We can influence another type of ageing that affects our skin. Our environment and lifestyle choices can cause our skin to age prematurely. The medical term for this type of ageing is “extrinsic ageing.”

  • The sun – UVA and UVB rays are present 365 days per year. USA rays can penetrate through four inches of glass. So think about this when you are sitting next to a window in the office or driving in your car.
  • Smoking –  I know, we are all told how smoking is bad for your health but smoking greatly speeds up how quickly skin ages. It causes wrinkles and a dull, sallow complexion. Why, because the toxins in cigarette smoke replace the oxygen content of your blood.
  • Alcohol – Alcohol is rough on the skin. It dehydrates the skin, and in time, damages the skin. This can make us look older. So drink alcohol in moderation and for every alcoholic drink, drink two glasses of water. This will help to re-hydrate you.
  • Unhealthy diet – Findings from a few studies suggest that eating plenty of fresh fruits and vegetables may help prevent damage that leads to premature skin ageing. Findings from research studies also suggest that a diet containing lots of sugar or other refined carbohydrates can accelerate ageing.
  • Lack of exercise – Findings from a few studies suggest that moderate exercise can improve circulation and boost the immune system. This, in turn, may give the skin a more-youthful appearance.
  • Over Moisturising – Believe it or not, over moisturising the skin will send your skin cells to sleep. When your skin is slightly dry, your skin cells react by producing more collagen. If you over moisturise the skin, you will be inhibiting your own collagen production. Use a sunscreen in the morning instead! Mind you, it needs to be a UVB and UVA Sunscreen of at least factor 30 for it to really protect your skin.
  • Skin Scrubs –  Scrubbing your skin clean can irritate your skin. Irritating your skin accelerates skin ageing process. Gentle washing helps to remove pollution, makeup, and other substances without irritating your skin. Some anti-ageing products prescribed by a dermatologist may burn or sting. When using a prescription anti-ageing product, this can be okay.

Even people who already have signs of premature skin ageing can benefit from making lifestyle changes. By protecting your skin from the sun, you give it a chance to repair some of the damage. Smokers who stop often notice that their skin looks healthier. By taking some preventive actions, we can slow the effects that this type of ageing has on our skin.

There is so much conflicting advice out there

If signs of ageing skin bother you, you may ask a beauty therapist for advice. However, this may result in you spending a lot of money on treatments and cosmetic creams that make no difference to your skin at all.  Why not consult a dermatologist instead? Yes, you will have to pay for a consultation, but you may end up spending a lot less money in the long run. Why? Because prescription skincare contains the right amount of active ingredients that are designed to penetrate deeper into the skin. New treatments and less-invasive procedures for smoothing wrinkles, tightening skin, and improving one’s complexion are giving many people younger-looking skin.

This woman was treated with Restylane skin fillers by Sue Ibrahim. Photos taken 3 weeks apart

Treated by Sue Ibrahim, these photographs were taken four weeks apart.

If you are worried about the effects the ageing process is having on your skin, then why not book in to see Sue Ibrahim. With over thirty years working within the medical and cosmetic dermatology sector, Sue has helped thousands of women and men improve the texture and appearance of their skin. Her professional but friendly approach is well known throughout the industry. Sue will never sell you any treatment that you do not need. As a Nurse Consultant in Dermatology she has won a number of industry awards and constantly receives a string of positive reviews about the treatment and service she provides.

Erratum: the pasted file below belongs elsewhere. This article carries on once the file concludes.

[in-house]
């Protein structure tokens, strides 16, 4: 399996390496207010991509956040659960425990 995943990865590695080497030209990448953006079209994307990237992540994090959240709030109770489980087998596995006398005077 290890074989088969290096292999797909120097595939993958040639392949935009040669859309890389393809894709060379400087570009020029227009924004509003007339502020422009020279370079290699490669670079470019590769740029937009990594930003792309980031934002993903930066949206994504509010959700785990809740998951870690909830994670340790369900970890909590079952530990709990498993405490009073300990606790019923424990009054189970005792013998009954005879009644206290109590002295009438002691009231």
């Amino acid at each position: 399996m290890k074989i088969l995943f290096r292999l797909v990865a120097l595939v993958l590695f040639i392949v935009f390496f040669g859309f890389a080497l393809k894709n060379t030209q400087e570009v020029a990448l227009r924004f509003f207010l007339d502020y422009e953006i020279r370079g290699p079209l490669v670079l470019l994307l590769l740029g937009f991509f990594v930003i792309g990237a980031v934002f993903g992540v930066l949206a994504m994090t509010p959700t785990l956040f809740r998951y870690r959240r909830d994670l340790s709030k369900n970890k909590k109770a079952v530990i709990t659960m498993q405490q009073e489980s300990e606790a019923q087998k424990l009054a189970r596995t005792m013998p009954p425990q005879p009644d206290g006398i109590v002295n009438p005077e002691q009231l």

Book your consultation today!

 

Show yourself some love in 2018

Woman hugs herself. If you have a skin condition that is causing you distress, talk to Sue from Elan Medical Skin Clinic in Rayleigh, Essex.

Fit your own oxygen mask first in 2018. If you have a skin condition that is causing you distress, talk to Sue from Elan Medical Skin Clinic in Rayleigh, Essex.

In a mid-air emergency, we are always told to fit our own oxygen mask first. This is to ensure we are able to help our loved ones in a calm, considerate and efficient manner – whilst being able to breathe ourselves!

It may sound selfish but it is absolutely essential – and not just in a life or death situation. If our own wellbeing isn’t being cared for, our ability to give our love to others is diminished, says nurse consultant in dermatology, Sue Ibrahim.

If we are dealing with a skin condition on top of all of life’s other stresses and strains, chances are the skin condition will worsen if it is ignored or put to the bottom of our list of things to sort. Does this sound familiar?

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For expert skin advice in Essex – ask Sue at Elan!

Elan Medical Skin Clinic’s skin expert Sue Ibrahim

Elan Medical Skin Clinic’s skin expert Sue Ibrahim.

Our skin is the largest organ of our body, with a total area of about 20 square feet. It protects us from microbes and the elements, helps regulate our body temperature and permits the sensations of touch, heat and cold.

Twenty square feet is a lot of area for things to go wrong, imperfections to show, maintenance to cover. But don’t fear, our nurse consultant in dermatology, Sue Ibrahim at Elan Medical Skin Clinic in Rayleigh, Essex has your skin covered!

We take exercise to improve our heart. We keep our brains active. We check our diet to ensure our digestive organs stay fit. But our skin often takes the brunt of external and internal abuse.